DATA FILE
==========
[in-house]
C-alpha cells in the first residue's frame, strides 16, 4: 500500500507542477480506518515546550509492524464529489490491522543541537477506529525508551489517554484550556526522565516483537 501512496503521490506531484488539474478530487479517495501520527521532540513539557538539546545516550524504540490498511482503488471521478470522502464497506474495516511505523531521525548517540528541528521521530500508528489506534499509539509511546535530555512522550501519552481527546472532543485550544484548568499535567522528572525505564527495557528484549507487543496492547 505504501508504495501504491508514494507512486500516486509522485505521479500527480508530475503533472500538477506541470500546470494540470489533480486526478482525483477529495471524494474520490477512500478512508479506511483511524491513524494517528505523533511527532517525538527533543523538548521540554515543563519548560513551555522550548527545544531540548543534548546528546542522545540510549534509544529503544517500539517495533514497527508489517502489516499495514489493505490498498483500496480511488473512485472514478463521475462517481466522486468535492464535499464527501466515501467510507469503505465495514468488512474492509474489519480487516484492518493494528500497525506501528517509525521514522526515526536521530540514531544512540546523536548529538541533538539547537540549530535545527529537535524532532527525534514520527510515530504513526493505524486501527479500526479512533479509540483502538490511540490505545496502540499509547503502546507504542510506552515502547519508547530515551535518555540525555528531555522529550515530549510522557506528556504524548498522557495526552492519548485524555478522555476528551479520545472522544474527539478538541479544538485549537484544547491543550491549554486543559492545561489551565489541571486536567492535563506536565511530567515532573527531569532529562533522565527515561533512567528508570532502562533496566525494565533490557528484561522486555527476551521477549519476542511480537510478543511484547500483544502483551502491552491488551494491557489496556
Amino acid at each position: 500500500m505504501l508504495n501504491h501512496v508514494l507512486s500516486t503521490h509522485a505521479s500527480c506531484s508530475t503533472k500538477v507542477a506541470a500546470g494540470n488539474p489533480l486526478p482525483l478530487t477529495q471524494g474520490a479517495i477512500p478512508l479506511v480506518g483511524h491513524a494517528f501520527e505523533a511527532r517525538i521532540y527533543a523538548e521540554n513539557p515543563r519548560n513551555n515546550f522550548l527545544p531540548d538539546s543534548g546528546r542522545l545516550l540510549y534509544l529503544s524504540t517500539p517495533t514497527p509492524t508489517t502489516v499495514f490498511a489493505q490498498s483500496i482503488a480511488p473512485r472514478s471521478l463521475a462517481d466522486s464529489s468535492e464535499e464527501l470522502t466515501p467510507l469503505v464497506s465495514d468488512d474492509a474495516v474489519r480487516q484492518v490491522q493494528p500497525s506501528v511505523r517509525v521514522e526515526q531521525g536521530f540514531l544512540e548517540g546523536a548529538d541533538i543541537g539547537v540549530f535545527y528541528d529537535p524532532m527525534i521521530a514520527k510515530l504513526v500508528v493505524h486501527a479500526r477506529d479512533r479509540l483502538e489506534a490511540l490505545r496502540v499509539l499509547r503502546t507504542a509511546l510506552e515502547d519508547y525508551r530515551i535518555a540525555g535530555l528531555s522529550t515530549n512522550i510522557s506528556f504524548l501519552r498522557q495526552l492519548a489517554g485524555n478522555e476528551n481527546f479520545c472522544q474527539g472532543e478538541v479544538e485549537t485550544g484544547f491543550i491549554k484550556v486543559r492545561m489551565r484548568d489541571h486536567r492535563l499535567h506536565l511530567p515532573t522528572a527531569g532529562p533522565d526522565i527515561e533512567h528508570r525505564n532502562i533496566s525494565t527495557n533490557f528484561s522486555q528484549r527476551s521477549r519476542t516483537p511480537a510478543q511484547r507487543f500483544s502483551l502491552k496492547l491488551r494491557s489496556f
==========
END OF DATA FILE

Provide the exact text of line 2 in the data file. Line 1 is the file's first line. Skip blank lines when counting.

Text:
C-alpha cells in the first residue's frame, strides 16, 4: 500500500507542477480506518515546550509492524464529489490491522543541537477506529525508551489517554484550556526522565516483537 501512496503521490506531484488539474478530487479517495501520527521532540513539557538539546545516550524504540490498511482503488471521478470522502464497506474495516511505523531521525548517540528541528521521530500508528489506534499509539509511546535530555512522550501519552481527546472532543485550544484548568499535567522528572525505564527495557528484549507487543496492547 505504501508504495501504491508514494507512486500516486509522485505521479500527480508530475503533472500538477506541470500546470494540470489533480486526478482525483477529495471524494474520490477512500478512508479506511483511524491513524494517528505523533511527532517525538527533543523538548521540554515543563519548560513551555522550548527545544531540548543534548546528546542522545540510549534509544529503544517500539517495533514497527508489517502489516499495514489493505490498498483500496480511488473512485472514478463521475462517481466522486468535492464535499464527501466515501467510507469503505465495514468488512474492509474489519480487516484492518493494528500497525506501528517509525521514522526515526536521530540514531544512540546523536548529538541533538539547537540549530535545527529537535524532532527525534514520527510515530504513526493505524486501527479500526479512533479509540483502538490511540490505545496502540499509547503502546507504542510506552515502547519508547530515551535518555540525555528531555522529550515530549510522557506528556504524548498522557495526552492519548485524555478522555476528551479520545472522544474527539478538541479544538485549537484544547491543550491549554486543559492545561489551565489541571486536567492535563506536565511530567515532573527531569532529562533522565527515561533512567528508570532502562533496566525494565533490557528484561522486555527476551521477549519476542511480537510478543511484547500483544502483551502491552491488551494491557489496556